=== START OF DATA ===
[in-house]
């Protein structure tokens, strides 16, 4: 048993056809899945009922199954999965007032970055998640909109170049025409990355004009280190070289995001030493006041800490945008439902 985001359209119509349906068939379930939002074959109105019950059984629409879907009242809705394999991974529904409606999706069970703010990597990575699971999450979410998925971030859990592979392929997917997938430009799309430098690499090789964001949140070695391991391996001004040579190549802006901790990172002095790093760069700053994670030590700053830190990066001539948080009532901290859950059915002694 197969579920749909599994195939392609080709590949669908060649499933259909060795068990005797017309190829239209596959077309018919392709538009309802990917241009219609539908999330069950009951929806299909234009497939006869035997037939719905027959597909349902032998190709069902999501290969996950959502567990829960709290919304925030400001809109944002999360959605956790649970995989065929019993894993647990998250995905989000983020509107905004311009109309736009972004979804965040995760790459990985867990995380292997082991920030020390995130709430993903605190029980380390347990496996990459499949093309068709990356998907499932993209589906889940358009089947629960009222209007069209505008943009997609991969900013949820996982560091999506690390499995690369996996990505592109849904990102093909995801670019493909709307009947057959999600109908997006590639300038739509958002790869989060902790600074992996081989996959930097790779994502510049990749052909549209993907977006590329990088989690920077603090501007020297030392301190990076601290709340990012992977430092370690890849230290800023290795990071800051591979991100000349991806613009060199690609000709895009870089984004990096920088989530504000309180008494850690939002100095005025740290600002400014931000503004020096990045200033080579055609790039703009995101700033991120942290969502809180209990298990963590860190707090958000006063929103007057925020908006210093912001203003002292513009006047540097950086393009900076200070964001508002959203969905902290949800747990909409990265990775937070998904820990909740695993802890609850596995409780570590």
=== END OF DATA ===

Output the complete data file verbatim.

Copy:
[in-house]
């Protein structure tokens, strides 16, 4: 048993056809899945009922199954999965007032970055998640909109170049025409990355004009280190070289995001030493006041800490945008439902 985001359209119509349906068939379930939002074959109105019950059984629409879907009242809705394999991974529904409606999706069970703010990597990575699971999450979410998925971030859990592979392929997917997938430009799309430098690499090789964001949140070695391991391996001004040579190549802006901790990172002095790093760069700053994670030590700053830190990066001539948080009532901290859950059915002694 197969579920749909599994195939392609080709590949669908060649499933259909060795068990005797017309190829239209596959077309018919392709538009309802990917241009219609539908999330069950009951929806299909234009497939006869035997037939719905027959597909349902032998190709069902999501290969996950959502567990829960709290919304925030400001809109944002999360959605956790649970995989065929019993894993647990998250995905989000983020509107905004311009109309736009972004979804965040995760790459990985867990995380292997082991920030020390995130709430993903605190029980380390347990496996990459499949093309068709990356998907499932993209589906889940358009089947629960009222209007069209505008943009997609991969900013949820996982560091999506690390499995690369996996990505592109849904990102093909995801670019493909709307009947057959999600109908997006590639300038739509958002790869989060902790600074992996081989996959930097790779994502510049990749052909549209993907977006590329990088989690920077603090501007020297030392301190990076601290709340990012992977430092370690890849230290800023290795990071800051591979991100000349991806613009060199690609000709895009870089984004990096920088989530504000309180008494850690939002100095005025740290600002400014931000503004020096990045200033080579055609790039703009995101700033991120942290969502809180209990298990963590860190707090958000006063929103007057925020908006210093912001203003002292513009006047540097950086393009900076200070964001508002959203969905902290949800747990909409990265990775937070998904820990909740695993802890609850596995409780570590």